Keyways

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Bob D.
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Location: Saco, ME. USA

Keyways

Post by Bob D. » Sun May 20, 2018 7:43 pm

I'm at the point in a large scale gas/electric critter project where I need to machine several keyways into my 1-3/16" steel axles. So that got me thinking on keyway sizes and styles.
What are the pros and cons, design cosiderations, fitment, etc, differences between straight keys and woodruff keys? If a shaft requires four keys in different locations along the length should they be lined up or radially spaced?
I've worked with and machined both but what reasons would favor one over the other? I guess a hybrid of the two is a straight key in a pocket.....
Thanks for any input!

Bob D.
3/4" Juliet II 0-4-0
3/4" Purinton Mogul "Pogo"
3/4" Hall Class 10 wheeler
3/4" Evans Caribou/Buffalo 2-8-0
3/4" Sweet Violet 0-4-0
3/4" Hunslet 4-6-0
3/4" Kozo A3. Delayed construction project

1 1/2" A5 Camelback 0-4-0

10 Wheeler Rob
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Re: Keyways

Post by 10 Wheeler Rob » Sun May 20, 2018 8:46 pm

Woofruff keys suck in my opinion. They do not assemble and dissassembly well. The key tends to rock and bind, which can make really tough to get apart. You also need a special cutter to make the slots as well.

Straight keys work well, you can mill the slots with either a 2 flute end mill (low cost) or with a key cutter. They work well for assembly and disassembly in either slip or press fits.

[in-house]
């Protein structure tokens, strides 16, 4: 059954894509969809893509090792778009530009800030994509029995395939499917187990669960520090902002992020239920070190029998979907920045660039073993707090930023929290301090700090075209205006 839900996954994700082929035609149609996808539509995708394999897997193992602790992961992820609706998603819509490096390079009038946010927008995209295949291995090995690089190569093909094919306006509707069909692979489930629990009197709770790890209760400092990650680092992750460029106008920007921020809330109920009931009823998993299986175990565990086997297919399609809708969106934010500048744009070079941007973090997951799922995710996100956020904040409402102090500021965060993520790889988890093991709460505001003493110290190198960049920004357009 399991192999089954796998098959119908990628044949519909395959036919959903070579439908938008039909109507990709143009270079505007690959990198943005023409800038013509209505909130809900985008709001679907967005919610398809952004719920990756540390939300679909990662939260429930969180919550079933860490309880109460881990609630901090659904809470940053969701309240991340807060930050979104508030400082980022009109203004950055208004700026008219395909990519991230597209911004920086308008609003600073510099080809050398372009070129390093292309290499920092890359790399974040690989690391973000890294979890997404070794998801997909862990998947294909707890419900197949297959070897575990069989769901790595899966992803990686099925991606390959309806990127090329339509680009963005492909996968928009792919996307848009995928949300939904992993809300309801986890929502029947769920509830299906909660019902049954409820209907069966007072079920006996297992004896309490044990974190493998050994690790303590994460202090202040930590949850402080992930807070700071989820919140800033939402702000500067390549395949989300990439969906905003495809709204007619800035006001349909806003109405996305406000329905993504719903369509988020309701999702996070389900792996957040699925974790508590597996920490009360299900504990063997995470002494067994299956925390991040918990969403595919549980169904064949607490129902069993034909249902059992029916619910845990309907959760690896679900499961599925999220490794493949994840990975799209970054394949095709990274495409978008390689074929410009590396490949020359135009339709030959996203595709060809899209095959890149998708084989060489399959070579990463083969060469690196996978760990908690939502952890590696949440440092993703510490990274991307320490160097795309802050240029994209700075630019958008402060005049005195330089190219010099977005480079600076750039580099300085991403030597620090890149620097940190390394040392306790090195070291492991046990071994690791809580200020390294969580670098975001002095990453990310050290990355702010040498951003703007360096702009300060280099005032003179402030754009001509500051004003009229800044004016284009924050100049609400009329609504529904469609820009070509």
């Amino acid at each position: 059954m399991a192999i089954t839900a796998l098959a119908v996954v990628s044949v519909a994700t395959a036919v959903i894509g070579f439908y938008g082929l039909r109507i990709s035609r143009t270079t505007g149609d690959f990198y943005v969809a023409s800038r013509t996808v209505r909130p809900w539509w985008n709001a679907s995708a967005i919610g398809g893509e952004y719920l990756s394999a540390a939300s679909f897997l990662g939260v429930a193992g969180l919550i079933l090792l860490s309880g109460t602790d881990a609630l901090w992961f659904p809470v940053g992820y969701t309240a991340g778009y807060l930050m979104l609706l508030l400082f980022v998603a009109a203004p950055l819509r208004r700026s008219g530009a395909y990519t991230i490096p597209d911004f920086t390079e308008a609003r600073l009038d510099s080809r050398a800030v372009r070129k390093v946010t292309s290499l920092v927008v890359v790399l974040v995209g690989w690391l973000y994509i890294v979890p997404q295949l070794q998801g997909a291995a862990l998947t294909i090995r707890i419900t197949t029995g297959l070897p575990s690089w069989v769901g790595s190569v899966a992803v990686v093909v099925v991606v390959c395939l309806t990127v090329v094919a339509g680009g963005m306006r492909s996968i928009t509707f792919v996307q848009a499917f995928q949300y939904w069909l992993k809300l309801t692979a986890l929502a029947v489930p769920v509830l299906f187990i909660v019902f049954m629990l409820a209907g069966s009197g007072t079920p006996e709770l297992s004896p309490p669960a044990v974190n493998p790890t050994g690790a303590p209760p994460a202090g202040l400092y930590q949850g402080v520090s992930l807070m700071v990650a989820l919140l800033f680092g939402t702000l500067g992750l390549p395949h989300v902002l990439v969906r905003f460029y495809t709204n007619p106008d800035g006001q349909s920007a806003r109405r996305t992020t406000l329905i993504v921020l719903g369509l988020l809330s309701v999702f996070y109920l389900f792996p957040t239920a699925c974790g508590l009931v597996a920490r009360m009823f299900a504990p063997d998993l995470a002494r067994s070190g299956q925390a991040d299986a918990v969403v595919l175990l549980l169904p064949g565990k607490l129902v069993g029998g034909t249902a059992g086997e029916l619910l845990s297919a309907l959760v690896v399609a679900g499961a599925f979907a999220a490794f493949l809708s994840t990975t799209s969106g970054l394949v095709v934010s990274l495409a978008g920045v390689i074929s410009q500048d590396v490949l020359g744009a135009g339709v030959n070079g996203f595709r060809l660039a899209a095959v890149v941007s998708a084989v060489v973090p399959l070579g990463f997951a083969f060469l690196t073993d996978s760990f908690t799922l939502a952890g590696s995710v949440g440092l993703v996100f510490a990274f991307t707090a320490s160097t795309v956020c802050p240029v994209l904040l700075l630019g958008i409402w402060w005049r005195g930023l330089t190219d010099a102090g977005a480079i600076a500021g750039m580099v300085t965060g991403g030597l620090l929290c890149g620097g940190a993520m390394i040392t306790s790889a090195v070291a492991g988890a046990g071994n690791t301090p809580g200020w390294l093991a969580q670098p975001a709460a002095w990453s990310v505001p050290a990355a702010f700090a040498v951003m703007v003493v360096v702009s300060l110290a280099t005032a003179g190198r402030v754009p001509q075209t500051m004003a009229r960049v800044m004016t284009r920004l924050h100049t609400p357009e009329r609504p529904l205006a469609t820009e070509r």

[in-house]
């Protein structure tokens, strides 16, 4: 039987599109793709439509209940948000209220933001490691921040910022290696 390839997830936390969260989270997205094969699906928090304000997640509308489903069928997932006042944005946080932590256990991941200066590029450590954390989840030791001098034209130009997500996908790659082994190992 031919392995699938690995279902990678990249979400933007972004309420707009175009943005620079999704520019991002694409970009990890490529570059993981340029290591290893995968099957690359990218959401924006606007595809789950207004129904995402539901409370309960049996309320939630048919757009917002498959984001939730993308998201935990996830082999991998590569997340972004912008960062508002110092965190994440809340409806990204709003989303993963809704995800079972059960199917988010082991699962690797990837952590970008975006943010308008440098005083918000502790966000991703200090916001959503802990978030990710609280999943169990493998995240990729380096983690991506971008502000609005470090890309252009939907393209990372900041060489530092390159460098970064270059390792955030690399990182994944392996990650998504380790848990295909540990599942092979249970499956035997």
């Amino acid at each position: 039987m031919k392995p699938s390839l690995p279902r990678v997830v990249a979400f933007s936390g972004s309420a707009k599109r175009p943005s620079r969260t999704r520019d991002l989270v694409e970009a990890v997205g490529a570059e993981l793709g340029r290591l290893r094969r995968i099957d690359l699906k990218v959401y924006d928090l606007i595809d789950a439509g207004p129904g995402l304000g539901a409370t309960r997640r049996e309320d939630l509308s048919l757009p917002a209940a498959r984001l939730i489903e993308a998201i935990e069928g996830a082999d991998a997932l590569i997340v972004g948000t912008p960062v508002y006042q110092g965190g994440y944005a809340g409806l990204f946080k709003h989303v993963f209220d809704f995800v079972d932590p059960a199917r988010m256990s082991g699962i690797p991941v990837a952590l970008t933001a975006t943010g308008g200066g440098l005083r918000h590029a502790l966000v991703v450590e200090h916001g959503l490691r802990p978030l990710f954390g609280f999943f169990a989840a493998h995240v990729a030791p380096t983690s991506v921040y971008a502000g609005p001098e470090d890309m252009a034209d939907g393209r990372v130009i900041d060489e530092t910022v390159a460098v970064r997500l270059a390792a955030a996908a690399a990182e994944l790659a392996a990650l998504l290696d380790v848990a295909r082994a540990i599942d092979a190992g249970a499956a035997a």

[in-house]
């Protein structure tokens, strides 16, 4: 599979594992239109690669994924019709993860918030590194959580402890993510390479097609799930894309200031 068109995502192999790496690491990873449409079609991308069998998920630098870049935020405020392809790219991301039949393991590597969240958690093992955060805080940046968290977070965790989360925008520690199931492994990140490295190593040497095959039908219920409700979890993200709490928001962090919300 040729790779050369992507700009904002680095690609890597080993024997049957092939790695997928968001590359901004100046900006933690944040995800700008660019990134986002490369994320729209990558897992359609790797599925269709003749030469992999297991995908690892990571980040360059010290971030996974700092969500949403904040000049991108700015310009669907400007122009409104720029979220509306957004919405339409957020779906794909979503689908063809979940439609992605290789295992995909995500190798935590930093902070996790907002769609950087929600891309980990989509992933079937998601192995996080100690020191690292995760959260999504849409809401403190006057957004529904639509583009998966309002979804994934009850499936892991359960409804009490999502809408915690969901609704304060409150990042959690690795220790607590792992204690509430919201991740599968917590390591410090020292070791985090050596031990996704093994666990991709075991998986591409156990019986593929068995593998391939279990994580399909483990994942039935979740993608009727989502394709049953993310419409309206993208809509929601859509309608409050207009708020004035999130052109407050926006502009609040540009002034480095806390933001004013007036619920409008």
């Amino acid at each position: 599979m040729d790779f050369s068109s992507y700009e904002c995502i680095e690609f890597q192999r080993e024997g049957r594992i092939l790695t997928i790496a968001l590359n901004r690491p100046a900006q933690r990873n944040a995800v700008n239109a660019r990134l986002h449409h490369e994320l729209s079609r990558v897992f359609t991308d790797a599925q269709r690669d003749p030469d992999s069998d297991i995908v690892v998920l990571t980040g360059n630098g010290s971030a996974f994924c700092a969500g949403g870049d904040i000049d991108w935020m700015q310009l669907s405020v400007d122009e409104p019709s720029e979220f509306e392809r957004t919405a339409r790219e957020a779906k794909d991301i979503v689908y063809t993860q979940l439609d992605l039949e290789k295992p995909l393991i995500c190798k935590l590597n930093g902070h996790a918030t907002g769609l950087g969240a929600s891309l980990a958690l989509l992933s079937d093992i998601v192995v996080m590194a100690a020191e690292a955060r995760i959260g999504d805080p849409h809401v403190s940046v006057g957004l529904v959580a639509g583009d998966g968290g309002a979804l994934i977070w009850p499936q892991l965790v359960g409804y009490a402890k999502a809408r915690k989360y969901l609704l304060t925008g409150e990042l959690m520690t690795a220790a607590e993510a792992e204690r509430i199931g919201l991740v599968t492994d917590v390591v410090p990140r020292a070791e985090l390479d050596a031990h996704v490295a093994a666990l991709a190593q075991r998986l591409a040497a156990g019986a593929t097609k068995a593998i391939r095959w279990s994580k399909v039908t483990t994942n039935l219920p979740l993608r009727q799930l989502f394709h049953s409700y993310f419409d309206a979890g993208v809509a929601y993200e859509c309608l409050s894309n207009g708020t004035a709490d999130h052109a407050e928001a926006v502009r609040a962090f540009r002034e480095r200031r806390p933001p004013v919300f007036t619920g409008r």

If you use set screws, normally there are 2, one on the key and one indexed 90 degrees from the key. Also I recommend to file or machine a flat spot under the set screw that contacts the shaft. This elimates a raised burr on the shaft that makes dissassembly tough to do.

That's my experance.

For your axle size I would probably use a 3/16 or 1/4" key. Key stock can be purchased in a slip fit and tight fit tolerances.

Rob

Harold_V
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Re: Keyways

Post by Harold_V » Mon May 21, 2018 1:49 am

If the proper Woodruff cutter is used, the key shouldn't present any problems, as it should be a snug press fit in the slot. They offer a real advantage for some situations, as the key doesn't present any problems by moving or dropping out.

If you choose to cut your keyways with an end mill, do keep in mind, they deflect. A four flute is not desirable, but even two flute end mills (or key slot cutters) tend to cut a little off center. That offers the opportunity for slots that are likely to be off center. If you like a proper fit (key should be a snug fit in the slot, to prevent movement and the resulting wear), use an end mill that is smaller than the target width. Rough the slot on location, then open the slot by taking cuts along each edge. You can control size that way, and keep location on center. Yeah, it's a little slower, but the quality of the slot is greatly improved, especially if you lube the cut and take the finish passes by climb milling.